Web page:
Viral Video Crisis Management: Riley Cooper

Erik Bernstein crisis management, Crisis Prevention, crisis public relations, Crisis Response, Erik Bernstein, internet crisis management, internet reputation management, Jonathan Bernstein, online crisis management, online reputation management, PR, public relations, reputation management, social media, social media crisis management, sports crisis management, strategic reputation management, YouTube Leave a Comment

NFL player is latest to be caught on tape behaving badly

It feels like we’re seeing some type of public figure embarrassed by bad behavior captured on a smartphone’s camera just about every other day. Apparently, the memo still hasn’t gotten around – if you’re recognizable, and acting like an ass, you’re going to wind up on YouTube faster than you can say, “crisis management.”

Late last month, Philadelphia Eagles receiver Riley Cooper was immortalized shouting, “I will jump that fence and fight every (n-word) here” at a Kenny Chesney concert as he tried to bully his way backstage, and the video was quickly snapped up by (warning, explicit language).

Cooper issued apologies both through official channels and via Twitter, but the Eagles front office felt further crisis management was needed. In an unusual move, the team excused Cooper from all team activities for several days while he underwent counseling to, as the official statement explained, “meet with professionals provided by the Eagles during this period of time to better help him understand how his words have hurt so many, including his teammates.”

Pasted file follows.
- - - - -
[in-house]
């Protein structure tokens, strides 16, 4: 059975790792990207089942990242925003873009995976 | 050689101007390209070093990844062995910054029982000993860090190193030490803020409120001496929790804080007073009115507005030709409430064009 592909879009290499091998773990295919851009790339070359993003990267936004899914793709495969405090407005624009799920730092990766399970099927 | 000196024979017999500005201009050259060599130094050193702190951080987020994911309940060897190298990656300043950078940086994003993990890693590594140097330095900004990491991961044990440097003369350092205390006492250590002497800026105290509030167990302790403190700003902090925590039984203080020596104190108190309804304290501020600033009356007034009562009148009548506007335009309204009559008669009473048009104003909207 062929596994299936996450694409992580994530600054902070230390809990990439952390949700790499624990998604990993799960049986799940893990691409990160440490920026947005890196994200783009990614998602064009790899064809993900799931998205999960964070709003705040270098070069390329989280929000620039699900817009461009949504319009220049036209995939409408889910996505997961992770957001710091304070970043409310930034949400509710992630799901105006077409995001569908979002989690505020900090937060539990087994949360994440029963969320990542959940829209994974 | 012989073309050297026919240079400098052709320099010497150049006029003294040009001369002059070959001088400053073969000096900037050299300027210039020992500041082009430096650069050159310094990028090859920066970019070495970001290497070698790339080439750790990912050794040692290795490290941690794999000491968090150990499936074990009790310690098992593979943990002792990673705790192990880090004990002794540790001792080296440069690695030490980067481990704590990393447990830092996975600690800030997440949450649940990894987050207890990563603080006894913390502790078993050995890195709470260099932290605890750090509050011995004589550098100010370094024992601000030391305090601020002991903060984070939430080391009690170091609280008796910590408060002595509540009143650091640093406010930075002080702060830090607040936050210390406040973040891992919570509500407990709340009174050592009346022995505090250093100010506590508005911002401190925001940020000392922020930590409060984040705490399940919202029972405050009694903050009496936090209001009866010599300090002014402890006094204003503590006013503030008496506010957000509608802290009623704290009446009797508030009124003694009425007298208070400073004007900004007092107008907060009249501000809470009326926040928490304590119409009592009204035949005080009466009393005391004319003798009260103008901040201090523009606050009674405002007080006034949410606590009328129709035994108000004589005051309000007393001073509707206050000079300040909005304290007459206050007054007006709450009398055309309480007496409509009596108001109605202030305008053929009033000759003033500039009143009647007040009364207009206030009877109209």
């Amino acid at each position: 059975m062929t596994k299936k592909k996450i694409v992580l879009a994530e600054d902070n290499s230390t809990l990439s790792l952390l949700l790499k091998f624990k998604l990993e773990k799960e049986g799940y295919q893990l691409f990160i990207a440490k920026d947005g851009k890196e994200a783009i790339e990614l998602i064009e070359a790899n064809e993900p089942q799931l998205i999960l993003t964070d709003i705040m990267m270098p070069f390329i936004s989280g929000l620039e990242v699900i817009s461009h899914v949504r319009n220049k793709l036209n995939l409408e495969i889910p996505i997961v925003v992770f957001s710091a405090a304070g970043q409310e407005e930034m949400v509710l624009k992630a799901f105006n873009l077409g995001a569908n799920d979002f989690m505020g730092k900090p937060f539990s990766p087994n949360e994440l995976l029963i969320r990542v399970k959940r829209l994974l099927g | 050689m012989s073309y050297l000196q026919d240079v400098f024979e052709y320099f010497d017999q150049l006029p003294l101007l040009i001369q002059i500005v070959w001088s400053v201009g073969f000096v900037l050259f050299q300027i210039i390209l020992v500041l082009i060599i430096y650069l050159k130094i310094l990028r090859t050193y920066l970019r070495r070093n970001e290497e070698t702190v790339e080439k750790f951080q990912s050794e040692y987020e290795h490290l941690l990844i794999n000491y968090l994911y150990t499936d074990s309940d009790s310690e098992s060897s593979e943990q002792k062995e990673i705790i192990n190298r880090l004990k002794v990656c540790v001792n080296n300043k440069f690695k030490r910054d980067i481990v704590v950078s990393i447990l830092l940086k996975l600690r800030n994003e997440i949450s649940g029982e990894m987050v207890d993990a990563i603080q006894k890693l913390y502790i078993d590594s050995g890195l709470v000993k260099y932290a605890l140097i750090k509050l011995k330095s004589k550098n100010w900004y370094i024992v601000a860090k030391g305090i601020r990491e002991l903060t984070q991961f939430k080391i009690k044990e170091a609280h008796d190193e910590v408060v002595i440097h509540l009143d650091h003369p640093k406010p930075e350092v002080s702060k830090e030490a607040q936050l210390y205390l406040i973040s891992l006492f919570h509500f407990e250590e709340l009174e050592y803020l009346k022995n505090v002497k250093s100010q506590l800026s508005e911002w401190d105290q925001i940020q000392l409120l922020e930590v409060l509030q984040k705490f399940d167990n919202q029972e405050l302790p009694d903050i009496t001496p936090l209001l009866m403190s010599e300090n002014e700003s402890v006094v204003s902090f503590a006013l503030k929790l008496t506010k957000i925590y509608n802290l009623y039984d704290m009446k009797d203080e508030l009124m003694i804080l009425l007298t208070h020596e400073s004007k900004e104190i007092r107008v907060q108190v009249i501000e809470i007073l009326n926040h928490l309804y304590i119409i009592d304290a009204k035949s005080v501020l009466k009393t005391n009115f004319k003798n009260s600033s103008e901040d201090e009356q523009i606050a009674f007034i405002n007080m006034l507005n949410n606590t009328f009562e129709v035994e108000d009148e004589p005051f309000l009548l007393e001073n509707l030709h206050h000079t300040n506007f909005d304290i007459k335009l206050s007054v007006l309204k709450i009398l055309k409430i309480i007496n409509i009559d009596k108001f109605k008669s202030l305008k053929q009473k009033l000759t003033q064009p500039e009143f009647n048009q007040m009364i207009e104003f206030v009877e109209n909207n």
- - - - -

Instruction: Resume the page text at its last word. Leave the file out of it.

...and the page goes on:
Cooper actually started for the Eagles in their first preseason game this past Friday, and there was a notable lack of negative reaction from the fans in attendance, indicating that the team made wise decision in sending him away to let things cool down. Of course, it helps that the Eagles desperately need Cooper in the receiver slot, and that he actually caught a pass for first down. After all, sports fans are notoriously forgiving as long as you’re performing well.

The takeaway here? Don’t act like an ass! Sure, this has always been a rule, but many, especially those spoiled by fame and fortune, have been able able to ignore it with relative safety. With today’s technology, whether you’re running passes into the end zone, a Fortune 500 company, or the front counter at a retail store, behave like you’re on camera at all times because, well, you just might be!

Erik Bernstein
Social Media Manager

Leave a Reply